It does seem fundamentally antithetical to our beliefs about God to think we could ultimately control our spiritual experiences. In my view, at best we can put ourselves in likely positions, but spiritual gifts are a grace of God, to be given by the will of God.

    Eric, I don’t think it’s we, but the grace of Christ, that changes us at the very core. And that change is a long, long process; often, simply because we are human, we aren’t going to be in the right place, we aren’t going to be capable of doing more than going through the motions. But isn’t it more helpful to see going through the motions as a beginning, as a way of aligning the heart, than it is to reject them as meaningless? Isn’t that what spiritual disciplines such as prayer and scripture study are all about?

  12. 12.

    “What should one do when one *has* taken personal spiritual responsibility (i.e. I go to church and deliberately try to have positive spiritual experiences), and the positive spiritual experiences just don’t come?”

    It’s not what you do, it’s who you are. Going through the motions is meaningless if you’re heart is not fully in the right place. We must change ourselves at the very core.

  13. 13.

    And what if my heart is in the right place and the spiritual experiences don’t come?

  14. 14.

    Eric, hmm. About all I can say is that your paradigm for change doesn’t ring at all true to my experience. I think we’d agree that there is a process involved–we talk about the repentance process, people visit their bishops for weeks or months, people go to AA for years and years. But it seems arbitrary and reductively binary to reserve the label “change” for the final moment of that process–and I don’t think our wants and desires are ever that simply and clearly delineated into “now I don’t want to change–now I do!” Most of us don’t and do want to change simultaneously, I think. And change doesn’t stop being necessary even when the sin stops–a new way of being has to be sustained and strengthened and temptations to relapse overcome. If anything, I’d put your moment of change on the midpoint of the journey. We have to practice a new way of being and let it become part of who we are, let it take hold. And that takes time.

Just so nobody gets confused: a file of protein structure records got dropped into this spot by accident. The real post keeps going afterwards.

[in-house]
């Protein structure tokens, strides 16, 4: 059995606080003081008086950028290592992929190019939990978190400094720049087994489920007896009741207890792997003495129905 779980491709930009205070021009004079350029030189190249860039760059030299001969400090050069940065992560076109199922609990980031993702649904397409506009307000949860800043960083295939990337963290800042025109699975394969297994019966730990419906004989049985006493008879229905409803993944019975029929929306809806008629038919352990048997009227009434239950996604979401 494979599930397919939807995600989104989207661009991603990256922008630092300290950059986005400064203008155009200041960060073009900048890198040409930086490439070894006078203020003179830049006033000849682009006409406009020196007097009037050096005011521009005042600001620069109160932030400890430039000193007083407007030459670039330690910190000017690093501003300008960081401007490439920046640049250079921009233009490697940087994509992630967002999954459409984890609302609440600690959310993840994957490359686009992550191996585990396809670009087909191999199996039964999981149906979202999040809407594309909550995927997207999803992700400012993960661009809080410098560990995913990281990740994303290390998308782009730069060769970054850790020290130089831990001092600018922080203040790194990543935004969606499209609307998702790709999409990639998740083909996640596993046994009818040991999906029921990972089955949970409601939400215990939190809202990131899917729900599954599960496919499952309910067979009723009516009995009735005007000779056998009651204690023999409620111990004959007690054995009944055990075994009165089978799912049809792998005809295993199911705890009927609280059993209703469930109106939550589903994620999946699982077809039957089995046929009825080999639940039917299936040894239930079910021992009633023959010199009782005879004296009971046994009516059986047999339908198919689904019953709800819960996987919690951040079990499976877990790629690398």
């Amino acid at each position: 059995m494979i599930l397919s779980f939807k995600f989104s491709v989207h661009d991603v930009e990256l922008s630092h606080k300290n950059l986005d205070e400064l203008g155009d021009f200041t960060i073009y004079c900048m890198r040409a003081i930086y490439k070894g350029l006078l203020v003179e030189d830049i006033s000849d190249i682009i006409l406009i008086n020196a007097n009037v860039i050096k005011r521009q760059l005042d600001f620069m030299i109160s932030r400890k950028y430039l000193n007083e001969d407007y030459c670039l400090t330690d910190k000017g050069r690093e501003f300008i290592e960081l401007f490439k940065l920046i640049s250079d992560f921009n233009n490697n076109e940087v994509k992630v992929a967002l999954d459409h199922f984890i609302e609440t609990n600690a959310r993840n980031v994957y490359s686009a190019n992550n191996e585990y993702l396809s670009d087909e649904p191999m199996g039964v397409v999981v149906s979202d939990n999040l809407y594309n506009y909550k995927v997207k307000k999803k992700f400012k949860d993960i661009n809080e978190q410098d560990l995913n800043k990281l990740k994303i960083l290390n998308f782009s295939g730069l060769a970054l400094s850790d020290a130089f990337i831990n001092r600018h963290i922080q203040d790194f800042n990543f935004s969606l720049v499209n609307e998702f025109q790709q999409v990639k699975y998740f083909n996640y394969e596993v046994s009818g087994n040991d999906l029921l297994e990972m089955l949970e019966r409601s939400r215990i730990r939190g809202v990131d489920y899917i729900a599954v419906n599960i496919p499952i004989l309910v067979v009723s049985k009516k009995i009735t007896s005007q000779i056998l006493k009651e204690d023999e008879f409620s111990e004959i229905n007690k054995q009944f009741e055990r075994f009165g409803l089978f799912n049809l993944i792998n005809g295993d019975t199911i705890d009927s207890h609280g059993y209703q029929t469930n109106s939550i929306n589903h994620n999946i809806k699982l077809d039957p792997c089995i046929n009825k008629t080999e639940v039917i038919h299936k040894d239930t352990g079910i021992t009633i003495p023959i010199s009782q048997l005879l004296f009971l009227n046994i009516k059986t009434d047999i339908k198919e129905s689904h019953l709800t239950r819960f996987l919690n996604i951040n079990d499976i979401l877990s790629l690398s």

15. 15.

    “The spirit is ultimately not for us to command or control.”

    Amen, Eve and Lynnette.

  16. 16.

    On the issue of change, I’m with Augustine: “Lord make me pure, but not yet!” ;) Seriously, I wonder whether in mortality at least, we have the capacity to ever want something with our whole hearts, without any inner conflict or ambivalence.

  17. 17.

    Eve, I haven’t ever heard those thoughts by Packer, but thanks for sharing them. I think it’s true that things of the spirit are often mysterious and that’s just how life currently is. As you say, gifts of the spirit are contingent on the grace of God, which is why I don’t have a sufficient explanation for the kind of scenario I outlined. God usually does not see fit to explain how He bestows His spirit to me. :)

  18. 18.

    S, what is a “spiritual experience”? And what is the result of such an experience?

    Eve, I most wholeheartedly disagree that change takes a long time. What takes a long time is for people to make the decision to change. You can choose to be humble (or choose to let grace humble you, if that’s the way you prefer to say it) right now. This very instant. There’s nothing stopping you but yourself.

    There’s nothing wrong with going through the motions. I agree that it’s a good place to start. What’s wrong is assuming that the motions are the end of our responsibility and not the beginning.

  19. 19.

    I find it problematic in that it assumes a passive worldview — one in which we are being acted upon.

    Hmm. When it comes to the workings of the Spirit, I actually do think we are acted upon; it’s not something that’s ultimately under our control. Which isn’t to say that I’m advocating total passivity; I think there’s a lot we can do to put ourselves in places of greater receptivity, so that if God does talk, we’ll be more likely to hear it. But that’s as far as we can go; in the end, we can’t force it.

    I really like that scripture Eve mentioned about the Spirit blowing where it listeth. That resonates a lot with my experience. There are certainly times when I’ve felt spiritually distant because of my own choices. But I don’t think I’m the only person to have experienced “dry spells” where even when you’re sincerely trying, you feel spiritually disconnected. I don’t know why it works that way sometimes, but I wouldn’t be too quick to assume that it’s entirely the fault of the individual.

  20. 20.

    Eric, I was using it in the broadest sense: positive effects of the spirit. (That was how Lynnette was discussing the spirit in her original post.)

  21. 21.

    I think the first step for me is to trust myself to know when something is spiritually good for me.

    I like that point. I often struggle with being overly skeptical about my own experience, instead of simply listening to it and seeing what it might be telling me. I’ve found that when I can back away from whatever ideas I have about how spirituality is “supposed” to work, and look at what is actually happening in my life, it can be quite illuminating.